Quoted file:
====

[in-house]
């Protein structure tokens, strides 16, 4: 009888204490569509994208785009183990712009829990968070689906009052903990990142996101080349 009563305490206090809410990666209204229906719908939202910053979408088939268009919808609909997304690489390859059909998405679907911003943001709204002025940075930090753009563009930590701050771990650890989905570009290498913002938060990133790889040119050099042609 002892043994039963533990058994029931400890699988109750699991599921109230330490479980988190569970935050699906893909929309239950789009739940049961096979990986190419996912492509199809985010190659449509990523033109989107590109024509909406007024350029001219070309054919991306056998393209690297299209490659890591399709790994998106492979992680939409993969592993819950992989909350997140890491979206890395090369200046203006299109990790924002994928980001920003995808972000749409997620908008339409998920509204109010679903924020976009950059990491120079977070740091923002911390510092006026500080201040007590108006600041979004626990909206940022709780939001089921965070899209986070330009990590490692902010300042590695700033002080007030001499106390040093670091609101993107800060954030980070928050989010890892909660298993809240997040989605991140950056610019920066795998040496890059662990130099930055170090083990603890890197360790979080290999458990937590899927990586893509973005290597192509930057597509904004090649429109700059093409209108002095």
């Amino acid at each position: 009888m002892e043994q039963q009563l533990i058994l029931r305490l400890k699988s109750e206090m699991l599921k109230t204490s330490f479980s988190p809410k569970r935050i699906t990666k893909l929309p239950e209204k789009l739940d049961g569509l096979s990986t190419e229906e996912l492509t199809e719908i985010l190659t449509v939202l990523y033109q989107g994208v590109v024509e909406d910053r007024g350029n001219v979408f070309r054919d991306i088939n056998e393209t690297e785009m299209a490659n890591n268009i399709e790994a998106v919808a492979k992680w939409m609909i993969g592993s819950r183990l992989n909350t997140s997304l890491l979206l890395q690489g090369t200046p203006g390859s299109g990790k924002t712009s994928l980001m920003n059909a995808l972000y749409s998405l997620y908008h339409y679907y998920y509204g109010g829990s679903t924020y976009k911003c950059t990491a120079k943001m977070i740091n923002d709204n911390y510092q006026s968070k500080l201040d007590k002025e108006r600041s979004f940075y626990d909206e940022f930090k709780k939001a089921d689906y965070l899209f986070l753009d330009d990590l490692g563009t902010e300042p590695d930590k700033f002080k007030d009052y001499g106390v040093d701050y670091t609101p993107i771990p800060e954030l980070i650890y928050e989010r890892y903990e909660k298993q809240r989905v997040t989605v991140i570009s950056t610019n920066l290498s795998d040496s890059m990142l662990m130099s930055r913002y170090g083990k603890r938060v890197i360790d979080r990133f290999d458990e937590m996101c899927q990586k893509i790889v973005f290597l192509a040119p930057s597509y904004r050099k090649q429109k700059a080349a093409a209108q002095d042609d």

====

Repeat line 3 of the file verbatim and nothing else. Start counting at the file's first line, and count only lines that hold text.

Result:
């Amino acid at each position: 009888m002892e043994q039963q009563l533990i058994l029931r305490l400890k699988s109750e206090m699991l599921k109230t204490s330490f479980s988190p809410k569970r935050i699906t990666k893909l929309p239950e209204k789009l739940d049961g569509l096979s990986t190419e229906e996912l492509t199809e719908i985010l190659t449509v939202l990523y033109q989107g994208v590109v024509e909406d910053r007024g350029n001219v979408f070309r054919d991306i088939n056998e393209t690297e785009m299209a490659n890591n268009i399709e790994a998106v919808a492979k992680w939409m609909i993969g592993s819950r183990l992989n909350t997140s997304l890491l979206l890395q690489g090369t200046p203006g390859s299109g990790k924002t712009s994928l980001m920003n059909a995808l972000y749409s998405l997620y908008h339409y679907y998920y509204g109010g829990s679903t924020y976009k911003c950059t990491a120079k943001m977070i740091n923002d709204n911390y510092q006026s968070k500080l201040d007590k002025e108006r600041s979004f940075y626990d909206e940022f930090k709780k939001a089921d689906y965070l899209f986070l753009d330009d990590l490692g563009t902010e300042p590695d930590k700033f002080k007030d009052y001499g106390v040093d701050y670091t609101p993107i771990p800060e954030l980070i650890y928050e989010r890892y903990e909660k298993q809240r989905v997040t989605v991140i570009s950056t610019n920066l290498s795998d040496s890059m990142l662990m130099s930055r913002y170090g083990k603890r938060v890197i360790d979080r990133f290999d458990e937590m996101c899927q990586k893509i790889v973005f290597l192509a040119p930057s597509y904004r050099k090649q429109k700059a080349a093409a209108q002095d042609d």